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SAP follows BearingPoint in getting sack from £236 million IT project

SAP follows BearingPoint in getting sack from £236 million IT project

State of California payroll project debacle: Is it the data, the software or the integrator to blame?

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California has terminated its contract with SAP in connection with a $371 million (£236 million) software system that was supposed to overhaul the state's payroll system but instead ended up mired in major delays and cost overruns.

Some $254 million has already been spent on the project, which has now been placed on hold while state officials conduct an assessment to determine whether "any of SAP's work" can be used as part of an ultimate solution, according to controller John Chiang.

SAP came onto the MyCalPAYS project in 2010, after the state fired the original contractor, BearingPoint. The first of five phases went live last June but "revealed a significant volume of troubling errors," according to the controller. "Eight months of payroll runs have yet to produce one pay cycle without material errors and have instead exposed a system riddled with grave weaknesses."

The initial phase targeted the controller's office, which includes just 1,300 employees out of the 240,000 working for the state, and their payroll requirements "are the easiest in the state," said Jacob Roper, a spokesman for Chiang. "We're calling it quits at the end of phase one."

Litigation

"SAP is extremely disappointed in the controller's actions," spokesman Andy Kendzie. "SAP stands behind our software and actions. Our products are functioning in thousands of government agencies around the world. SAP also believes we have satisfied all contractual obligations in this project."

SAP has also "made every reasonable attempt" to work with the controller's office and also sent a letter asking that the two sides enter mediation, but the state responded with the termination letter, according to Kendzie.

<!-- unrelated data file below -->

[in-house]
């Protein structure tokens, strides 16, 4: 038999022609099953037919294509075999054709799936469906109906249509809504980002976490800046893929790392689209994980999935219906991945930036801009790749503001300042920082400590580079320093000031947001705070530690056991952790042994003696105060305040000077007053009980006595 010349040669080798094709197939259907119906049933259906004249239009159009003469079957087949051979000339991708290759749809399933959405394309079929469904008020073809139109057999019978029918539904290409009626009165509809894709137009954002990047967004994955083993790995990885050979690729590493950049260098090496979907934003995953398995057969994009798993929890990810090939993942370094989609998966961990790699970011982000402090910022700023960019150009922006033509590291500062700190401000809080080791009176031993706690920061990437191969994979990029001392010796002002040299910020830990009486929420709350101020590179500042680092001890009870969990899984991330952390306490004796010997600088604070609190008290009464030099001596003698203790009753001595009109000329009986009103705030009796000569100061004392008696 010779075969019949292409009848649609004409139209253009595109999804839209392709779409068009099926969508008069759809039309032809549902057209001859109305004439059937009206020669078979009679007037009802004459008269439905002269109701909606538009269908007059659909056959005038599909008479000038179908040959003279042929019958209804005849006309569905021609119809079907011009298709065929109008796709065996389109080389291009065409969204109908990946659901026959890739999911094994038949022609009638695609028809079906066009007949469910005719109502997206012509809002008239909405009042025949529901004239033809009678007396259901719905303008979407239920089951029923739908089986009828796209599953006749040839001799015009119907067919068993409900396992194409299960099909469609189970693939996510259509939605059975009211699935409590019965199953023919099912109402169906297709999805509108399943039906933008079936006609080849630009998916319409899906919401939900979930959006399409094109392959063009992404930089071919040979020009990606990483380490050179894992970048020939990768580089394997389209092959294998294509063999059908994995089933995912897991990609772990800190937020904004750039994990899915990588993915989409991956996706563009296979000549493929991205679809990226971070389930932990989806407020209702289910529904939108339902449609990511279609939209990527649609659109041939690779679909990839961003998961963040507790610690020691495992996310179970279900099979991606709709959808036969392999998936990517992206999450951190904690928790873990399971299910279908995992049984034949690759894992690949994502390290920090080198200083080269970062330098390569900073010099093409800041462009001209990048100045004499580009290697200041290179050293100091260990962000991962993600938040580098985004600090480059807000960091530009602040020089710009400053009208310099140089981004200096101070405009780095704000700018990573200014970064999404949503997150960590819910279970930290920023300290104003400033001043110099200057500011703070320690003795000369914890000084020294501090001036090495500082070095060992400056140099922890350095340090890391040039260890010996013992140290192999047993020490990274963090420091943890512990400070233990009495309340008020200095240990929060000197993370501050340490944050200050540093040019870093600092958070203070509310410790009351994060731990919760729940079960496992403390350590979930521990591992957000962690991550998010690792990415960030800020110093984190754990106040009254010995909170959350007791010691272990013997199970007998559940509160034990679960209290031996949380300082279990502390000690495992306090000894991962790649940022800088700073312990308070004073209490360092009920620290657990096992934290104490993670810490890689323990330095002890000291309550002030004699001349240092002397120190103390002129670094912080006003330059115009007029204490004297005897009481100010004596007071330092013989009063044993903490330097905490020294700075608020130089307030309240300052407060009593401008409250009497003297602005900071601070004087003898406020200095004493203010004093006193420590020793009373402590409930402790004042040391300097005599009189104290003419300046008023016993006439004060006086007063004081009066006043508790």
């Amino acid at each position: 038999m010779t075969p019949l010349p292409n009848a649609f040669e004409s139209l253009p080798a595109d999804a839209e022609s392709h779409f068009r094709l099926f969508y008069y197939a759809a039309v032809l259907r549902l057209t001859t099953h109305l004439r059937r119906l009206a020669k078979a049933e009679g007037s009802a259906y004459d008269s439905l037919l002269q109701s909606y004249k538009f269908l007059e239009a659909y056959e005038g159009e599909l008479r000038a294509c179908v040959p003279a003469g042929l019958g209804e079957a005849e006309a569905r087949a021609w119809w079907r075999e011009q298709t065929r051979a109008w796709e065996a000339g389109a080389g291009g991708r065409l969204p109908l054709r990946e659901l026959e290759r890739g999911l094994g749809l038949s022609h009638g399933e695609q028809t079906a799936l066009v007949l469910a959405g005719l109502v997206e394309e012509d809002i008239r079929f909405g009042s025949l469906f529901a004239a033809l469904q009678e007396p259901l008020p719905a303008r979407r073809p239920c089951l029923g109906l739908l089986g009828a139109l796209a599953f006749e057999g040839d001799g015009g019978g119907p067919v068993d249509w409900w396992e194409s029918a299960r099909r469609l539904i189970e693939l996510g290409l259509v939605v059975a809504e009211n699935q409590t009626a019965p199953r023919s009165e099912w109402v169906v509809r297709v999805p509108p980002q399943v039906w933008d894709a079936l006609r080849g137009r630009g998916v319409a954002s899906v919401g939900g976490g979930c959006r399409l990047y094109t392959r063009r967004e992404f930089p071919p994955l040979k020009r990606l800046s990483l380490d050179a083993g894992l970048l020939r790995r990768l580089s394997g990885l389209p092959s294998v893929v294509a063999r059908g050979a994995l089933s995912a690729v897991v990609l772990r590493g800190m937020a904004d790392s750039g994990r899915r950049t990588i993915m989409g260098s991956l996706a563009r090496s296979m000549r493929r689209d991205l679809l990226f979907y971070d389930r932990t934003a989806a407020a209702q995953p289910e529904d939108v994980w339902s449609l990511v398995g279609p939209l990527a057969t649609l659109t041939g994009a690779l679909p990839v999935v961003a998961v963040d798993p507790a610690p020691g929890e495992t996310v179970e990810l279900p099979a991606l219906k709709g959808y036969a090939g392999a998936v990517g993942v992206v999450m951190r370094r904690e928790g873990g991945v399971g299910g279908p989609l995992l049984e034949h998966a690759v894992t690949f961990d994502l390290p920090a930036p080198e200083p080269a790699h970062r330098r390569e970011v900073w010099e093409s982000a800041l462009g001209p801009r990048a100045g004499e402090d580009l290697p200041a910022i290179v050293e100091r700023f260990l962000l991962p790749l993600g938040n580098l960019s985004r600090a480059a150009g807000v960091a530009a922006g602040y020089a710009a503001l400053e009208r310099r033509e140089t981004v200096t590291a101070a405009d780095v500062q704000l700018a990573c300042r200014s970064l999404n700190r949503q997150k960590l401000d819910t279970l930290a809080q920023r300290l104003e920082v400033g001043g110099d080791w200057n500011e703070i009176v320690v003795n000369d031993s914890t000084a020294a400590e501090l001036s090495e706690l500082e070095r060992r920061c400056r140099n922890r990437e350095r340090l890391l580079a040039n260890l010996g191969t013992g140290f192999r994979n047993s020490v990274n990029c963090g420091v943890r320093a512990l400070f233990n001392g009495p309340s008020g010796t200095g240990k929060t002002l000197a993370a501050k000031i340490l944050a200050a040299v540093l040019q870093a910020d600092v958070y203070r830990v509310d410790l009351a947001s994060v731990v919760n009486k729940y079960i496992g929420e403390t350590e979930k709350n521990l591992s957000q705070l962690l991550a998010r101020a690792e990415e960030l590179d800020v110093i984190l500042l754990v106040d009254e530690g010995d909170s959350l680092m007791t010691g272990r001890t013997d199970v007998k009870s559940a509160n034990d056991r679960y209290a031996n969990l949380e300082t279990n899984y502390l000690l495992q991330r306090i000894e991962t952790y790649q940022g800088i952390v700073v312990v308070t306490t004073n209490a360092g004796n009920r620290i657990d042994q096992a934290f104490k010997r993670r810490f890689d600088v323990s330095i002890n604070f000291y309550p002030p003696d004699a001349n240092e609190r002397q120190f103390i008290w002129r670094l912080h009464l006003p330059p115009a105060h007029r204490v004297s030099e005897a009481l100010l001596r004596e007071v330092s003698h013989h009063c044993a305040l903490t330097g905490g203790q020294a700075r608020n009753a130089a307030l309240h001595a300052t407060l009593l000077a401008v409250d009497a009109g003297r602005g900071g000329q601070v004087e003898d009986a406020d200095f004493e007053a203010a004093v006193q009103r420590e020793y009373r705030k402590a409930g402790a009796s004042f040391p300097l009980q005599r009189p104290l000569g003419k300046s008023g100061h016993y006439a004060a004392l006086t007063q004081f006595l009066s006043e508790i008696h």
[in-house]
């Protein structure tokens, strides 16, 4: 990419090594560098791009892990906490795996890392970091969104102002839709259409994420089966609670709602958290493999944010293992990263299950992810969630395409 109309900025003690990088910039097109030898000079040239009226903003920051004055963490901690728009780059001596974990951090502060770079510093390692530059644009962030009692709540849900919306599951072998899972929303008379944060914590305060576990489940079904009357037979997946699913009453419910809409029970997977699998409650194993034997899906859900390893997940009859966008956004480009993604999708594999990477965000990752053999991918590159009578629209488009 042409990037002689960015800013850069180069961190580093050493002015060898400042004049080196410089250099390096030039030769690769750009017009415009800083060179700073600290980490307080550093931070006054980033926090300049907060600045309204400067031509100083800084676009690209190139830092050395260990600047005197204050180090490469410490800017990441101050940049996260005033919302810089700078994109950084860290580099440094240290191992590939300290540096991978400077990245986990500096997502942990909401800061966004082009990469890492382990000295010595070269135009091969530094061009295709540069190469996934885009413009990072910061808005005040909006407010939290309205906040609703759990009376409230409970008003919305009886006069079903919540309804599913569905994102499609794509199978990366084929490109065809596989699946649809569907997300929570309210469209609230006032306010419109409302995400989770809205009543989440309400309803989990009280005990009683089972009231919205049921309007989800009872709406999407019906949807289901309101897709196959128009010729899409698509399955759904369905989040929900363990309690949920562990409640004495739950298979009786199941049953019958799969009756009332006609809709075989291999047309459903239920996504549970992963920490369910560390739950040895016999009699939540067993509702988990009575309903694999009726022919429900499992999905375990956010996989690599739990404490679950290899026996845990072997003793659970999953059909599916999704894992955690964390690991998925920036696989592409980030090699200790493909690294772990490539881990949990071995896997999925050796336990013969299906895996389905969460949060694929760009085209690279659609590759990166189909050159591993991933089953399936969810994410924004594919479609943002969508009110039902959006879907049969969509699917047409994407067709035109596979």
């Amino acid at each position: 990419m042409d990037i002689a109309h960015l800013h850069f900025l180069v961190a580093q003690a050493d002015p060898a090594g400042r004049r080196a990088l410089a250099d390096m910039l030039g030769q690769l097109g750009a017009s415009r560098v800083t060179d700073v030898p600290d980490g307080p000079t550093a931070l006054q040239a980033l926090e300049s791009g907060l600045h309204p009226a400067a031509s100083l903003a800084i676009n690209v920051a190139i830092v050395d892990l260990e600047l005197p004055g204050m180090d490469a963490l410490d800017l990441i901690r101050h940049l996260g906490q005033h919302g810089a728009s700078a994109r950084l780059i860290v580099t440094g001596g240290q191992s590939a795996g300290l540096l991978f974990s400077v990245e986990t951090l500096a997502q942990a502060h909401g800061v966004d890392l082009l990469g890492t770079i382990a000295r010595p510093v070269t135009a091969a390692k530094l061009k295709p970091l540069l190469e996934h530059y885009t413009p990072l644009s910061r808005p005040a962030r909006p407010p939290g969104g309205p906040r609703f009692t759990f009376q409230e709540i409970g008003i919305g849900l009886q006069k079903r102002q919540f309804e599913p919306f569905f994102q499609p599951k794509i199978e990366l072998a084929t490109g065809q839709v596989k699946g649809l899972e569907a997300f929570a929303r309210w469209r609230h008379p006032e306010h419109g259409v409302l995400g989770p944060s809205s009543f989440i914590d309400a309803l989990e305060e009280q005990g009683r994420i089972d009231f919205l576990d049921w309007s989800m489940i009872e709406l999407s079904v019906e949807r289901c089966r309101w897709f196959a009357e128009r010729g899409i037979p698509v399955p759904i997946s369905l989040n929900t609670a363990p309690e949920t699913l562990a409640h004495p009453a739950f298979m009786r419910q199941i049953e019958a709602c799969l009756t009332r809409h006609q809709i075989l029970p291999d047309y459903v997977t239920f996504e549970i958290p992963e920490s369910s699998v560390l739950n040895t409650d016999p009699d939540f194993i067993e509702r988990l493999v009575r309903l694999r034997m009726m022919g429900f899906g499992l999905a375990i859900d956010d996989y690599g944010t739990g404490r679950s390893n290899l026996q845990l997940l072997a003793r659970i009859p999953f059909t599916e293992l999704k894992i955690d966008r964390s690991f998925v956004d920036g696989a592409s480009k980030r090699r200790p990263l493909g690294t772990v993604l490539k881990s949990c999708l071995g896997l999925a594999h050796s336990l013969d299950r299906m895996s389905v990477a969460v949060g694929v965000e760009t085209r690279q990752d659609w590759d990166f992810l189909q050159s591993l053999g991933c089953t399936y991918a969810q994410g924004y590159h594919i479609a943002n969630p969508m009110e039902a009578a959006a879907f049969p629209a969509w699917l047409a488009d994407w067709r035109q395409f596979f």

Chiang's office had sent "cure letters" to SAP ordering it to fix the project's issues on two separate occasions, Roper said.

The state has paid SAP $50 million so far, and is withholding about $7 million in additional payments, according to Roper. The rest of the project's price tag so far is made up of software licences, staff time and other costs, he said.

Chiang's office "will pursue every contractual and legal option available to hold SAP accountable for its failed performance and to protect the interests of the State and its taxpayers. This includes contractually required mediation and, if necessary, litigation."

Return to legacy system

The controllers office is planning to return its payroll operations back to the legacy system "that is currently and reliably paying all other 240,000 State employees," the statement adds.

MyCalPAYS is the "largest payroll modernisation effort" in the nation, according to Chiang's office.

It would be a mistake to take California's version of events at face value, according to one observer.

"There are one of two possibilities here, the data getting into the system is wrong, or the system itself is taking correct data and mangling it," said Michael Krigsman, CEO of consulting firm Asuret. "Despite SAP's history with project failures, SAP has many other government customers using payroll successfully. In this case, it's just not likely that SAP would not be able to handle a fairly simple payroll for 1,300 people."

In addition, "you have to assume that after going back and forth with the state, SAP must have put good people on it to troubleshoot the project," added Krigsman.

California also has a history of large IT project failures, which "further casts questions on to the role of the state controller's office in this," Krigsman added. "I wonder what sort of skeletons lie in the controller's data closet that could have contributed to this problem."

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